Your very first breath kickstarts life-changing support system, mice study finds
Study reveals how a newborn's critical breathing system is triggered – and how sudden death infant syndrome may be prevented in future.
Your first breath as a baby may have been your most important, according to a study based on newborn mice.
Scientists from the University of Virginia School of Medicine have discovered that a mouse’s first gasp after birth triggers a signal within the brainstem, activating a breathing support system critical as a baby exits the womb.
Before they are born, both human and mice babies aren’t required to breathe in the womb. This is thanks to oxygenated blood circulated by the mother through the umbilical cord. At birth, a child’s lungs are filled with liquid, inflating only after the baby takes their first breath.
"Birth is traumatic for the newborn, as the baby has to independently take control over various important body functions, including breathing," said Professor Douglas Bayliss, one of the researchers.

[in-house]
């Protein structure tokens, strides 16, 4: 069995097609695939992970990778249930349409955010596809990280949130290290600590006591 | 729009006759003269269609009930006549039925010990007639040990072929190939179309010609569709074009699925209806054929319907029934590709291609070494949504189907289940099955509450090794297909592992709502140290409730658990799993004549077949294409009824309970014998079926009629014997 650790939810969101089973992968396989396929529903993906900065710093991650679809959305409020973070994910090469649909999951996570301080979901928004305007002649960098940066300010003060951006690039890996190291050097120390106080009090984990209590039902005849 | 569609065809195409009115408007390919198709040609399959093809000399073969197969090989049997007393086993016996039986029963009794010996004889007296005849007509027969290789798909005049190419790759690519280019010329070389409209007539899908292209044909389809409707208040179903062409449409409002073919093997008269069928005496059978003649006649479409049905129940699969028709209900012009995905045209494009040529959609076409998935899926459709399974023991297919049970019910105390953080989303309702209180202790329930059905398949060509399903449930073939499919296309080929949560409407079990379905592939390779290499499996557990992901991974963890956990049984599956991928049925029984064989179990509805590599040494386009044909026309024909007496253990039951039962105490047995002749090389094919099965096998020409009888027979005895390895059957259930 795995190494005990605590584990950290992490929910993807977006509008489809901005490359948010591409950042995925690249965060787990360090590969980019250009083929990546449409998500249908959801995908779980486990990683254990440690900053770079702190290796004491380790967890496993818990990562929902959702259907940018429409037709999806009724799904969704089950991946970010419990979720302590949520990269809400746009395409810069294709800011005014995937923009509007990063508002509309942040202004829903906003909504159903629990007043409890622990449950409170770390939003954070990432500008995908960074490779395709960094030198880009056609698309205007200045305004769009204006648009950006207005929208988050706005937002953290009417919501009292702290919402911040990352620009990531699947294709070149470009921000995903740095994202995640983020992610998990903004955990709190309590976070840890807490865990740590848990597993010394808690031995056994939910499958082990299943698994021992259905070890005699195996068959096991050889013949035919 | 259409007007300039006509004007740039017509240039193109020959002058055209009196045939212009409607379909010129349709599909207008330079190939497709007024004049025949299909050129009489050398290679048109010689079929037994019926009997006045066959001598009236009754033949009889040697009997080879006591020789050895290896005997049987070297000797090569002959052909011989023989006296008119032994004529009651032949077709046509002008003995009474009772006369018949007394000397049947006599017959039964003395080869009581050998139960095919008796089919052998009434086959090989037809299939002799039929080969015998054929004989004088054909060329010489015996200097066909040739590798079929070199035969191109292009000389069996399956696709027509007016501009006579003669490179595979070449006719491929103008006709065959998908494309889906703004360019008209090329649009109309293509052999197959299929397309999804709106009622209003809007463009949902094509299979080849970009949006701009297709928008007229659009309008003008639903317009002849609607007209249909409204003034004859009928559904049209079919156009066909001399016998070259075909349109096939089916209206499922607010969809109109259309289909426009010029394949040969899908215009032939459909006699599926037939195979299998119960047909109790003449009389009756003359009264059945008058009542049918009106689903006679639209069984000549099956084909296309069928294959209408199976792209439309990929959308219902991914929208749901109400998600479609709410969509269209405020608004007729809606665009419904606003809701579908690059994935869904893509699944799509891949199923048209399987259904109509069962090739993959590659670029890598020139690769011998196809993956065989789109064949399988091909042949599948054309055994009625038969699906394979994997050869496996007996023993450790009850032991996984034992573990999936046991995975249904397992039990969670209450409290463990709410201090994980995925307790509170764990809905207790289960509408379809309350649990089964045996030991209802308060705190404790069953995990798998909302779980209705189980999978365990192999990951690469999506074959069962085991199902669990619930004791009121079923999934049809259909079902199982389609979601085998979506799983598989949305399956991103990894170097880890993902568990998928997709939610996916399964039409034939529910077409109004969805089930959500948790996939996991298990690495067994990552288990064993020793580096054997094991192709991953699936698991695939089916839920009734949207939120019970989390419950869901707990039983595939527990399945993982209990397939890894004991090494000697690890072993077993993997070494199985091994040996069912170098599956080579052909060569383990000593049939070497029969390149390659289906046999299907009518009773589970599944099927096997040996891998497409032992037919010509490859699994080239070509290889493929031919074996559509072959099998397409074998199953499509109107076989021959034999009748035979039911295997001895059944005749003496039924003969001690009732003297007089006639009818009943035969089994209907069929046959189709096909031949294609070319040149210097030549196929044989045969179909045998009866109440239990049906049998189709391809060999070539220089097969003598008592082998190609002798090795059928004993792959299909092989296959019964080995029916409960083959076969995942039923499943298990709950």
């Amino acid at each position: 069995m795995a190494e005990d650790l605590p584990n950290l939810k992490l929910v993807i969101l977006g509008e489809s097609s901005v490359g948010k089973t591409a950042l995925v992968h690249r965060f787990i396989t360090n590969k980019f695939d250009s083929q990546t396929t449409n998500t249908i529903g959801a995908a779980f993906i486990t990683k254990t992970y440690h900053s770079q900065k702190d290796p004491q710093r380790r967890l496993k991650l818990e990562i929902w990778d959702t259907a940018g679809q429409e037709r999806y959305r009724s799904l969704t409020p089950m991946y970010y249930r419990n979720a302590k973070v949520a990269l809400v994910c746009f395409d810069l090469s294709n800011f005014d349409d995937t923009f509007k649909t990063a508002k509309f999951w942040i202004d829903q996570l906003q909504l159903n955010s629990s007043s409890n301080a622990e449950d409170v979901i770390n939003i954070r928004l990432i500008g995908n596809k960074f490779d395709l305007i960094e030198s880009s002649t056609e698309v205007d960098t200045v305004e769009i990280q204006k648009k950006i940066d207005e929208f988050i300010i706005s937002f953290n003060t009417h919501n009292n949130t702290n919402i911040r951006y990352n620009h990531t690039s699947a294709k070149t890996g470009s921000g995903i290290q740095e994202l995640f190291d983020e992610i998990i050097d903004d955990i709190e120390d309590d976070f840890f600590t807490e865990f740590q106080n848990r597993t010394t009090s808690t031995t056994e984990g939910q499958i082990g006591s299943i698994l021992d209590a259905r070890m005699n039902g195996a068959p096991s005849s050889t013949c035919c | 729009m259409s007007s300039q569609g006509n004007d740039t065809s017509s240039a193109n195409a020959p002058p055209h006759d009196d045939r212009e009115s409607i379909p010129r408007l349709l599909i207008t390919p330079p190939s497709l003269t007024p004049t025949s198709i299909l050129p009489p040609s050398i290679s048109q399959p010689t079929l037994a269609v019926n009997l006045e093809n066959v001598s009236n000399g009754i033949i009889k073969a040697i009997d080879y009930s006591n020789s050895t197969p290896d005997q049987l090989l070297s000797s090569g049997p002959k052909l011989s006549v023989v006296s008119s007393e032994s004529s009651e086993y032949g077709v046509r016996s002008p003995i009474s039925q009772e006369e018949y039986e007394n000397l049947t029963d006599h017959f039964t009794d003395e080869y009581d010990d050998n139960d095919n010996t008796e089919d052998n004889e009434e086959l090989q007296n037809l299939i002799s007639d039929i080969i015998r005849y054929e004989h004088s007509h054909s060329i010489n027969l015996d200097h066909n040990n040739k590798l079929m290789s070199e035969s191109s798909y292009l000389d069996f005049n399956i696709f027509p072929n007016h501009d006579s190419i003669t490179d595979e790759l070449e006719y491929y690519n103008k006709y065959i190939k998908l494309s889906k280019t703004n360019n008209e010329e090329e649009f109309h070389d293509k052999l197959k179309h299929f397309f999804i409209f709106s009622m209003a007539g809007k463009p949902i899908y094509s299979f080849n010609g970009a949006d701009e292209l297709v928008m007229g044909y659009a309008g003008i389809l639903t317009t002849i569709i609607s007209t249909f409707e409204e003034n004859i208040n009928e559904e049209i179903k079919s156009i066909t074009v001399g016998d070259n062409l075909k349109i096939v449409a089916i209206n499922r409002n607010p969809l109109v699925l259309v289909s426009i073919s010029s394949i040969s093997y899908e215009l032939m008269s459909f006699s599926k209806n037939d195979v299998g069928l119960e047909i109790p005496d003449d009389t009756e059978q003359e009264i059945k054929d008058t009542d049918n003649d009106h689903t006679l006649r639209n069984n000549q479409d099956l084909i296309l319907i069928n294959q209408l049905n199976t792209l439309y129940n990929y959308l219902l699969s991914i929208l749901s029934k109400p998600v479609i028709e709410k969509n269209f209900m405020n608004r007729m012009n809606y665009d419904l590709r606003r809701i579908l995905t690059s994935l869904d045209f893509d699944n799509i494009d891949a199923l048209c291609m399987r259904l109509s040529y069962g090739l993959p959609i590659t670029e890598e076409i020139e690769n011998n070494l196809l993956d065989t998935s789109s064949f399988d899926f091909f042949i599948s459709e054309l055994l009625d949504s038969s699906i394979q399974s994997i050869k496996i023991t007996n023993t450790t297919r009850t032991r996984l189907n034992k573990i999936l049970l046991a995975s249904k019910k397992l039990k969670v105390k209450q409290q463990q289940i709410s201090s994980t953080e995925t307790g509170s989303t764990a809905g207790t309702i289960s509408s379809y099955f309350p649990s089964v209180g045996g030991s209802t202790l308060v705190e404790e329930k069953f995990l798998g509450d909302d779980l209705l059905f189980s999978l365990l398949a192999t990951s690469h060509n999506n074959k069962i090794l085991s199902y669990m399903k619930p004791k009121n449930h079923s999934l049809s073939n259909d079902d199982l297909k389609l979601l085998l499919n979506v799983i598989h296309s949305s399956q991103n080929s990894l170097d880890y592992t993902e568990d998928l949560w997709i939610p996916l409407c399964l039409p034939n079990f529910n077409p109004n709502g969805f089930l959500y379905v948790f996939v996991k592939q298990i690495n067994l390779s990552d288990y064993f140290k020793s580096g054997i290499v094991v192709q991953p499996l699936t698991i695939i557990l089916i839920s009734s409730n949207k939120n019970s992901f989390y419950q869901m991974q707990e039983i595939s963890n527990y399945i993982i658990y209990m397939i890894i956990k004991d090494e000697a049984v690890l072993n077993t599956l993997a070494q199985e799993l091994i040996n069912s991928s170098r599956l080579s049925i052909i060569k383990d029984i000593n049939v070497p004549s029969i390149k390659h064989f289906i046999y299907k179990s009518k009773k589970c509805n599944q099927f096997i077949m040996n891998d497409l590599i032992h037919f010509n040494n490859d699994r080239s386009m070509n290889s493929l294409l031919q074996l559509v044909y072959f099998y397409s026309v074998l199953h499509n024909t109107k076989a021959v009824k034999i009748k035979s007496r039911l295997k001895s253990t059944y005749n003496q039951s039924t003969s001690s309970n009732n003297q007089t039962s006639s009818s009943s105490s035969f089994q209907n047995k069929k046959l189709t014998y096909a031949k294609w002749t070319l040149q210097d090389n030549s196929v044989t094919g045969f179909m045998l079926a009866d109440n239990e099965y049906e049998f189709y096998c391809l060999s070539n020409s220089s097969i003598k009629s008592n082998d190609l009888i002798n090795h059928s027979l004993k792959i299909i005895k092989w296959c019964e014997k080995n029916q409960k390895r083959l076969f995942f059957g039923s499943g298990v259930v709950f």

"We think that activation of this support system at birth provides an extra safety factor for this critical period."
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It’s hoped a better understanding of this brainstem signalling system could help prevent brain-damaging and potentially deadly pauses in babies’ breathing.
Specifically, researchers found that mice possess a gene that produces a neurotransmitter – a messenger between neurons – immediately after birth. Deactivating this transmitter, they found, caused serious breathing problems in mice.
This suggests that a problem with the neurotransmitter or guiding gene could contribute to sudden death infant syndrome (SIDS). Also known as cot death, SIDS is the leading cause of infant mortality in Western countries.
"These findings raise the interesting possibility that additional birth-related changes may occur in the control systems for breathing and other critical functions," Bayliss added.
However, the research states that there may be other important factors contributing to SIDS left to discover. Plus, it’s yet to be seen how insightful this mice study is to human childbirth.
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Thomas is a Staff Writer at BBC Science Focus and looks after all things Q&A. Writing about everything from cosmology to anthropology, he specialises in the latest psychology and neuroscience discoveries. Thomas has a Masters degree (distinction) in Magazine Journalism from the University of Sheffield and has written for Men’s Health, Vice and Radio Times. He has been shortlisted as the New Digital Talent of the Year at the national magazine Professional Publishers Association (PPA) awards.